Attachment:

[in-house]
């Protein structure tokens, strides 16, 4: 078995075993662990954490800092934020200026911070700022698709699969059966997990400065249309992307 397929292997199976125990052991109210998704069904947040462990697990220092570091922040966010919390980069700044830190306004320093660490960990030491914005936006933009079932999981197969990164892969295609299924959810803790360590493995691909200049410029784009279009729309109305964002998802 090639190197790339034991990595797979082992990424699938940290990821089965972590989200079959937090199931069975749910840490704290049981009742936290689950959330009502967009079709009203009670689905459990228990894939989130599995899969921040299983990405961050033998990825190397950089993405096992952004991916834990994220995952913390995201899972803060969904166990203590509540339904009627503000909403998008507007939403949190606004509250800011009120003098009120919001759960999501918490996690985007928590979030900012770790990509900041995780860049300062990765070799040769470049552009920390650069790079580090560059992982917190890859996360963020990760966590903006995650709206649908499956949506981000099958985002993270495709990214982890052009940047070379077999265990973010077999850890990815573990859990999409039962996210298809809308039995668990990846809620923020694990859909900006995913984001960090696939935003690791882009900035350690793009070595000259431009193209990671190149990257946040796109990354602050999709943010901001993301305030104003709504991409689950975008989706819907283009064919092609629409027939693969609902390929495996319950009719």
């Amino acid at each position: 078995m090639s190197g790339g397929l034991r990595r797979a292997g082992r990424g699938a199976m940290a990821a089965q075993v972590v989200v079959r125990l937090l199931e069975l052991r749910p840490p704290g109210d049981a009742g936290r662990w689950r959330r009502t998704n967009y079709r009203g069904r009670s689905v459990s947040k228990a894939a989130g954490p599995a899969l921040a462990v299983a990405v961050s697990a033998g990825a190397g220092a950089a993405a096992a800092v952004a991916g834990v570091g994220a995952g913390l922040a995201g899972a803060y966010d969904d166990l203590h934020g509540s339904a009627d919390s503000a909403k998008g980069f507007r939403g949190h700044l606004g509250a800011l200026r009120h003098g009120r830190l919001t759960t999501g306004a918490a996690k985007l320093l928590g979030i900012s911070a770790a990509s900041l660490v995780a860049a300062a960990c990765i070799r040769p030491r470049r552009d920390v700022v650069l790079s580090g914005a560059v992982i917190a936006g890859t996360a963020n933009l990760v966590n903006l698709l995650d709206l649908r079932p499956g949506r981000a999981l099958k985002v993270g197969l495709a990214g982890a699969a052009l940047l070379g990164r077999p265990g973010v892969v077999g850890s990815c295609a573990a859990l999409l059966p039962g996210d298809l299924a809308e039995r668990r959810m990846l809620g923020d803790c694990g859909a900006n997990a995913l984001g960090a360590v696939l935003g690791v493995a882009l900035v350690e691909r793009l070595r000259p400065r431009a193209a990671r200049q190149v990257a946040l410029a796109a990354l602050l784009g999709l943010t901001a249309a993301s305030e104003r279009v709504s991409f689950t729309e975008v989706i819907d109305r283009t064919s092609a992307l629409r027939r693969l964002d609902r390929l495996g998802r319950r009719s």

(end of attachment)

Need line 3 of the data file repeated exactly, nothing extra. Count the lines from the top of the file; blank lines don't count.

């Amino acid at each position: 078995m090639s190197g790339g397929l034991r990595r797979a292997g082992r990424g699938a199976m940290a990821a089965q075993v972590v989200v079959r125990l937090l199931e069975l052991r749910p840490p704290g109210d049981a009742g936290r662990w689950r959330r009502t998704n967009y079709r009203g069904r009670s689905v459990s947040k228990a894939a989130g954490p599995a899969l921040a462990v299983a990405v961050s697990a033998g990825a190397g220092a950089a993405a096992a800092v952004a991916g834990v570091g994220a995952g913390l922040a995201g899972a803060y966010d969904d166990l203590h934020g509540s339904a009627d919390s503000a909403k998008g980069f507007r939403g949190h700044l606004g509250a800011l200026r009120h003098g009120r830190l919001t759960t999501g306004a918490a996690k985007l320093l928590g979030i900012s911070a770790a990509s900041l660490v995780a860049a300062a960990c990765i070799r040769p030491r470049r552009d920390v700022v650069l790079s580090g914005a560059v992982i917190a936006g890859t996360a963020n933009l990760v966590n903006l698709l995650d709206l649908r079932p499956g949506r981000a999981l099958k985002v993270g197969l495709a990214g982890a699969a052009l940047l070379g990164r077999p265990g973010v892969v077999g850890s990815c295609a573990a859990l999409l059966p039962g996210d298809l299924a809308e039995r668990r959810m990846l809620g923020d803790c694990g859909a900006n997990a995913l984001g960090a360590v696939l935003g690791v493995a882009l900035v350690e691909r793009l070595r000259p400065r431009a193209a990671r200049q190149v990257a946040l410029a796109a990354l602050l784009g999709l943010t901001a249309a993301s305030e104003r279009v709504s991409f689950t729309e975008v989706i819907d109305r283009t064919s092609a992307l629409r027939r693969l964002d609902r390929l495996g998802r319950r009719s």